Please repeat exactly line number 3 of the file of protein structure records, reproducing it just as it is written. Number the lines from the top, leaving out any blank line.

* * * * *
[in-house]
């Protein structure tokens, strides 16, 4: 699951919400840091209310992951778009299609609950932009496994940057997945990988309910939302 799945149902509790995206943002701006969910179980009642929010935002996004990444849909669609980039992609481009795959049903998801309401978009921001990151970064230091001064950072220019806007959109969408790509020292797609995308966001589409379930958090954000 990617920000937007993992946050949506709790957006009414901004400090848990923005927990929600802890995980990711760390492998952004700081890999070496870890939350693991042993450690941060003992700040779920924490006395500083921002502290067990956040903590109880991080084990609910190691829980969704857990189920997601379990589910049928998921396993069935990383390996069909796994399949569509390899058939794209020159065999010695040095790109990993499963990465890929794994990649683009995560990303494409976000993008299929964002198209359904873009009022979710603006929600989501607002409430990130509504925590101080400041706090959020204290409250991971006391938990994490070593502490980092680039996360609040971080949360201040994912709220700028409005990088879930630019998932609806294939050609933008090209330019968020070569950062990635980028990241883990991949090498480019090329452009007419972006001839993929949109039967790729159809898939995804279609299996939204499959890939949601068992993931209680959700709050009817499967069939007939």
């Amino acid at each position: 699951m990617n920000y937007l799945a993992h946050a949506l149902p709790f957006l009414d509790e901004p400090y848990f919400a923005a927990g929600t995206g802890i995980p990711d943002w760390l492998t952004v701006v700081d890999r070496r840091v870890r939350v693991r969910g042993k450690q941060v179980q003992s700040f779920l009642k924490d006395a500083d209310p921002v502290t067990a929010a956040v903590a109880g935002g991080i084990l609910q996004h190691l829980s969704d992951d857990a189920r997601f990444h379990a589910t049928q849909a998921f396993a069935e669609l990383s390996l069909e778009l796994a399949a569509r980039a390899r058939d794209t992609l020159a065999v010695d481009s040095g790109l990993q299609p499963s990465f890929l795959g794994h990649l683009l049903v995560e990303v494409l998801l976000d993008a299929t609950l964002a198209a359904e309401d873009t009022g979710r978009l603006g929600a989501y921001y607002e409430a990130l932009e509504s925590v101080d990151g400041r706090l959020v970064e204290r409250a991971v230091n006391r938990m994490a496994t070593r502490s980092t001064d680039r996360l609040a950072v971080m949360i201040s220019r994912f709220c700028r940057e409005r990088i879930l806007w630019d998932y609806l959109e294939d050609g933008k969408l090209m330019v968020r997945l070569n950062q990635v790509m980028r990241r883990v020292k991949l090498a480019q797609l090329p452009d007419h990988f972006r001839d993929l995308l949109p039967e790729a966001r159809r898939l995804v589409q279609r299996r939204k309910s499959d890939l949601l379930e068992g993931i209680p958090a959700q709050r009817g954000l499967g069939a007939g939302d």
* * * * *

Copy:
């Amino acid at each position: 699951m990617n920000y937007l799945a993992h946050a949506l149902p709790f957006l009414d509790e901004p400090y848990f919400a923005a927990g929600t995206g802890i995980p990711d943002w760390l492998t952004v701006v700081d890999r070496r840091v870890r939350v693991r969910g042993k450690q941060v179980q003992s700040f779920l009642k924490d006395a500083d209310p921002v502290t067990a929010a956040v903590a109880g935002g991080i084990l609910q996004h190691l829980s969704d992951d857990a189920r997601f990444h379990a589910t049928q849909a998921f396993a069935e669609l990383s390996l069909e778009l796994a399949a569509r980039a390899r058939d794209t992609l020159a065999v010695d481009s040095g790109l990993q299609p499963s990465f890929l795959g794994h990649l683009l049903v995560e990303v494409l998801l976000d993008a299929t609950l964002a198209a359904e309401d873009t009022g979710r978009l603006g929600a989501y921001y607002e409430a990130l932009e509504s925590v101080d990151g400041r706090l959020v970064e204290r409250a991971v230091n006391r938990m994490a496994t070593r502490s980092t001064d680039r996360l609040a950072v971080m949360i201040s220019r994912f709220c700028r940057e409005r990088i879930l806007w630019d998932y609806l959109e294939d050609g933008k969408l090209m330019v968020r997945l070569n950062q990635v790509m980028r990241r883990v020292k991949l090498a480019q797609l090329p452009d007419h990988f972006r001839d993929l995308l949109p039967e790729a966001r159809r898939l995804v589409q279609r299996r939204k309910s499959d890939l949601l379930e068992g993931i209680p958090a959700q709050r009817g954000l499967g069939a007939g939302d």